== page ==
The overall goal of this project is to develop novel compounds and approaches to image histone decatelylases (HDACs), key enzymes associated with epigenetic gene regulation. HDACs have been linked to the pathogenesis of cancer, and small-molecule HDAC inhibitors (HDACi) have been shown to have significant biological effects in preclinical models of cancer as well as in early clinical trials. Our group has recently developed class-specific and pan-HDACi based on rational ligand and substrate design, HDAC biochemistry, and on high-content screening (Nat Chem Biol 2009;6:238-243). Based on these developments, we will now address fundamental questions regarding HDAC biology and inhibition, such as: 1) What are the tissue distribution levels of HDACs in vivo? 2) Do cancer cells have different expression levels to stromal cells? 3) What are the activity levels of HDACs (not just abundance) in vivo? 4) What are HDAC activity levels at the whole organ level? 5) Can HDAC inhibition (using HDACi) be quantitated using imaging? The central hypothesis underlying this research is that novel imaging agents will allow us to both visualize the distribution of HDACs as well as quantitate their activity levels in vivo.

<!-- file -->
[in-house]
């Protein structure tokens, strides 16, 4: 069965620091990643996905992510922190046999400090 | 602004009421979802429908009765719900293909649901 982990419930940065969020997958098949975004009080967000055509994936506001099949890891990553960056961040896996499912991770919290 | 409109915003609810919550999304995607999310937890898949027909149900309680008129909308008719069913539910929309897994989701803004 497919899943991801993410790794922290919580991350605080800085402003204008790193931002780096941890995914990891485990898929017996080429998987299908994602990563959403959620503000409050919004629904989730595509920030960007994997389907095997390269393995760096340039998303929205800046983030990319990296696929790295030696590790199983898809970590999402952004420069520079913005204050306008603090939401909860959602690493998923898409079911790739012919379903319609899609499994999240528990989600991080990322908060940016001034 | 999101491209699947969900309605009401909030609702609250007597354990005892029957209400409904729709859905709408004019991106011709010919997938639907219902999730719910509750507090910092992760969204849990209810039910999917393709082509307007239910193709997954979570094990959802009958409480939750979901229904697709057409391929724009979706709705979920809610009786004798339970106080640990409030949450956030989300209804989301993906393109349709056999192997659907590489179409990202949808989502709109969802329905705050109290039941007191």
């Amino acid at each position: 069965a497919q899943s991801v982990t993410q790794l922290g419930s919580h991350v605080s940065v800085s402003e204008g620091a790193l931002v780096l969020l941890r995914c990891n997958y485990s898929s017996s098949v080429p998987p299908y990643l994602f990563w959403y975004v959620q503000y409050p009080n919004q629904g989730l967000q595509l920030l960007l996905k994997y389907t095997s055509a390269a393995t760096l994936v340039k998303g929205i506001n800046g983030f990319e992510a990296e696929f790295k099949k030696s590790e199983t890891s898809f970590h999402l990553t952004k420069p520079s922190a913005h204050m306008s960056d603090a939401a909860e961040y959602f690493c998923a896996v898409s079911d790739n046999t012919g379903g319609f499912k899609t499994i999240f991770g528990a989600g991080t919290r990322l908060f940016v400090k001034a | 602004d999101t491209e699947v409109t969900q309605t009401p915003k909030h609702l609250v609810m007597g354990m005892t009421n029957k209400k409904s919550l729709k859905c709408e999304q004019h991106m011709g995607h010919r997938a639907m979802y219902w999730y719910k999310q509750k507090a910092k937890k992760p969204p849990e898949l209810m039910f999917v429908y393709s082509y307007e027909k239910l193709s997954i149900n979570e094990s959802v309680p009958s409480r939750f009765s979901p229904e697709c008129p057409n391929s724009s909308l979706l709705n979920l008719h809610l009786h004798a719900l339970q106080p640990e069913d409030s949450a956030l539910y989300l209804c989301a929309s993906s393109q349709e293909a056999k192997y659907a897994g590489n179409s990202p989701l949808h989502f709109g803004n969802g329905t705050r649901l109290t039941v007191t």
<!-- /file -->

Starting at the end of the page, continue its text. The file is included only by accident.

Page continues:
The specific aims are thus: 1) to develop and test small molecule HDAC ligands for imaging; 2) to validate and test imaging agents in mouse models; and 3) to image HDAC expression and therapeutic efficacy of HDAC inhibition in ovarian cancer in vivo.

Public Health Relevance

Histone decatelylases (HDACs) have been linked to the pathogenesis of cancer, and small-molecule HDAC inhibitors (HDACi) have been shown to have significant biological effects in both preclinical models as well as in early clinical trials of cancer Thus, having the ability to image HDAC function in vivo in both normal and diseased tissue will likely have wide-ranging implications for both basic and applied biomedical research.

National Institute of Health (NIH)
National Cancer Institute (NCI)
Specialized Center (P50)
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Special Emphasis Panel (ZCA1-SRLB-9 (M1))
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Massachusetts General Hospital
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